Regardless of the industry you’re in, whenever you start a new job your mission is clear—make a great initial impression and reinforce the notion that you’re indeed the right person for the job. You want to demonstrate that you’re a great fit into the existing climate and culture, a seamless addition to the team, and an obvious asset to the company’s short- and long-term success.
Today’s job market is ultra-competitive and volatile—to say the least—and the level of available talent vying for the very same positions that you are has never been higher, which means that organizations from lean startups to giant international conglomerates have plenty of options when hiring and recruiting—and for making staffing changes if things aren’t working out as well as planned. Beyond this, we all know the power of first impressions, and the one you make when starting a new job can stick and become hard-wired in the brains of your colleagues—which means that your opportunities for growth and longevity at your new company can be expanded or restricted from day one.
Hopefully, by now, we’ve convinced you that these initial goals when starting a new job are absolutely mission-critical. If you agree, then chief among your new job to-dos should be to create a positive working relationship with your new boss. When your boss likes you, you’ll enjoy work and collaboration more, open up new doors to opportunities and challenges, and set yourself up for greater levels of professional success. Your level of workplace satisfaction will increase as your stress levels and anxiety lower. Conversely, having a contentious, adversarial, or downright awful relationship with your boss can be disastrous to your health, happiness, and well-being, and may make your new job more of a “quick visit” than an “extended stay” along your career journey.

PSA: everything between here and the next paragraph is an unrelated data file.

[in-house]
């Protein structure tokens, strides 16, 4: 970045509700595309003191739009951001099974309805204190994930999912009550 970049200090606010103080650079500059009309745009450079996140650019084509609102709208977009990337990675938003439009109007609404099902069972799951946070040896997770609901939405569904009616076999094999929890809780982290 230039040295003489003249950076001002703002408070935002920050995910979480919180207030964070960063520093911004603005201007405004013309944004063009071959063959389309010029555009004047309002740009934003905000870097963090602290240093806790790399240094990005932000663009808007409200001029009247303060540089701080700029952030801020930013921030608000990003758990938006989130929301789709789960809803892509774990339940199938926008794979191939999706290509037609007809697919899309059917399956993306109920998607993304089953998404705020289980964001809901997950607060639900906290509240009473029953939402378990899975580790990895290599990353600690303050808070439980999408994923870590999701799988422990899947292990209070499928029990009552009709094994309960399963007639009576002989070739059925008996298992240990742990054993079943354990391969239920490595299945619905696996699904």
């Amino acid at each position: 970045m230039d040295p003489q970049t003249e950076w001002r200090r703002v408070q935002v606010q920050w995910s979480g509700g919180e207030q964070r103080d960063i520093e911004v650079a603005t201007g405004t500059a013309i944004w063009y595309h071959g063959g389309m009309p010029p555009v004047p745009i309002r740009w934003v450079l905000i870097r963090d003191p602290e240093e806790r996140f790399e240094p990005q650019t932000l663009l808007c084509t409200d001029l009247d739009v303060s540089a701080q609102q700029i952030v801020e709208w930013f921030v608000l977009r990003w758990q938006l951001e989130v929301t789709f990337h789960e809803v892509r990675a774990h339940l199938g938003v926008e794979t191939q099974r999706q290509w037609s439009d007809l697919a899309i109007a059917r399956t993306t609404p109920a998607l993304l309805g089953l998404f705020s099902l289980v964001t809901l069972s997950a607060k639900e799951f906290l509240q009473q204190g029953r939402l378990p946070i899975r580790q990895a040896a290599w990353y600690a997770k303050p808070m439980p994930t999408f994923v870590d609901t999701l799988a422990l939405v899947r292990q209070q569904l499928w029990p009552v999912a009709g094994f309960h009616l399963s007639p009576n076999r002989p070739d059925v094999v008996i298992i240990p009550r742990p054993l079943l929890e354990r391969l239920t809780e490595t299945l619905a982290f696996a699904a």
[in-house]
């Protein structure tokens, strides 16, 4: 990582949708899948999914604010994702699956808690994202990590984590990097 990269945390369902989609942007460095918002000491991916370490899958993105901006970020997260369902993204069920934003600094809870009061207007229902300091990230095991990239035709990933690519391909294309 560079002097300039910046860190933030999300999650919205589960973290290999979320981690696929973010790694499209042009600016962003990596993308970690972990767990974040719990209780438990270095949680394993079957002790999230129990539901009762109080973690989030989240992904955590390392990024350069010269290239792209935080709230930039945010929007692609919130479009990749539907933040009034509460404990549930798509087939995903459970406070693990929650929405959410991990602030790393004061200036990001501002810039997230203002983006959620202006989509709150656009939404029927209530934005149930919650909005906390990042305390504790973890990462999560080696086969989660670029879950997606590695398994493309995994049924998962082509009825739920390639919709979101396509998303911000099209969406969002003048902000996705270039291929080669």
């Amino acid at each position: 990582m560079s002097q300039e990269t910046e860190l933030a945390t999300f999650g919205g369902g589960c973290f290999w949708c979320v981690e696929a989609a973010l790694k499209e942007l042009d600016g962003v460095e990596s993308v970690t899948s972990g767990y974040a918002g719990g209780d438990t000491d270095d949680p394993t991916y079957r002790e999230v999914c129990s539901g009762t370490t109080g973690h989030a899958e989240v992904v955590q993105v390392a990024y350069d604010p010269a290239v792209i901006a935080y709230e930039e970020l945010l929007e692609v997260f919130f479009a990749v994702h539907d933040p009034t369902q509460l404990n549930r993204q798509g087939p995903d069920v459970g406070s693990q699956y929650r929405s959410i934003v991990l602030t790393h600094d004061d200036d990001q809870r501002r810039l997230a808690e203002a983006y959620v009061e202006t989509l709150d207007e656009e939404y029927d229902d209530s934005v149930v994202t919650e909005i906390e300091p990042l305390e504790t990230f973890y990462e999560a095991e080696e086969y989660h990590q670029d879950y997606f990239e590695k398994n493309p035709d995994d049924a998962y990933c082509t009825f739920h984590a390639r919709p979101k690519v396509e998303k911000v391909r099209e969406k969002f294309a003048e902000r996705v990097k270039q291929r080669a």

Sometimes, getting your boss to like you is easier said than done. The truth is, not all bosses are created equal—some are a breeze to get along with while others can be more difficult nuts to crack, to say the least. Depending on the type you find yourself with, which largely comes down to luck and careful sleuthing during the interview and hiring process, your approach should be tailored accordingly. That said, there are a few tried and true strategies for getting your boss to like you—including asking them the following 3 questions.
What can I do to help you?
This one seems kind of obvious, right? Well, you’d be surprised by how few new hires take the initiative to ask this simple, straightforward, and incredibly powerful question—and you may be surprised by how far it can go toward getting your boss to really like working with you. Too often, new hires are so eager to not make a misstep that they just quietly wait for their bosses to feed them tasks, which at best sets you up as a willing subordinate. But those who want to take things to the next level go above and beyond and assert themselves as a proactive and self-driven colleague who’s constantly thinking about how they can support their bosses and make their lives easier. What boss isn’t going to like someone like that?
What are your goals for our team?
Asking your boss this question is a subtle yet effective way to show them that you’re determined to be a committed and supportive team player and that their priorities and vision are important to you. It also gets you both in sync and on the same page and provides a roadmap for on-the-job success if you plan effectively to help your boss achieve these goals.
How do you like to work with your team members?
This question lets your boss know that you are interested in their preferred management style, which will really help reinforce the notion that you’re aware that their needs and chosen work habits are important priorities. The main takeaway will be that you are determined to support them as a manager and a team member. It’ll also help you set a solid foundation for a good work relationship—once you know how they like to communicate, collaborate, and delegate, then all you’ll need to do is meet them on their own terms and keep up the good work.
If you’re serious about your new job and making a great lasting impression, getting on your boss’s good side should be a key goal. Consider asking your boss the 3 questions mentioned here during your first week and you’ll be setting yourself up to build a great working relationship.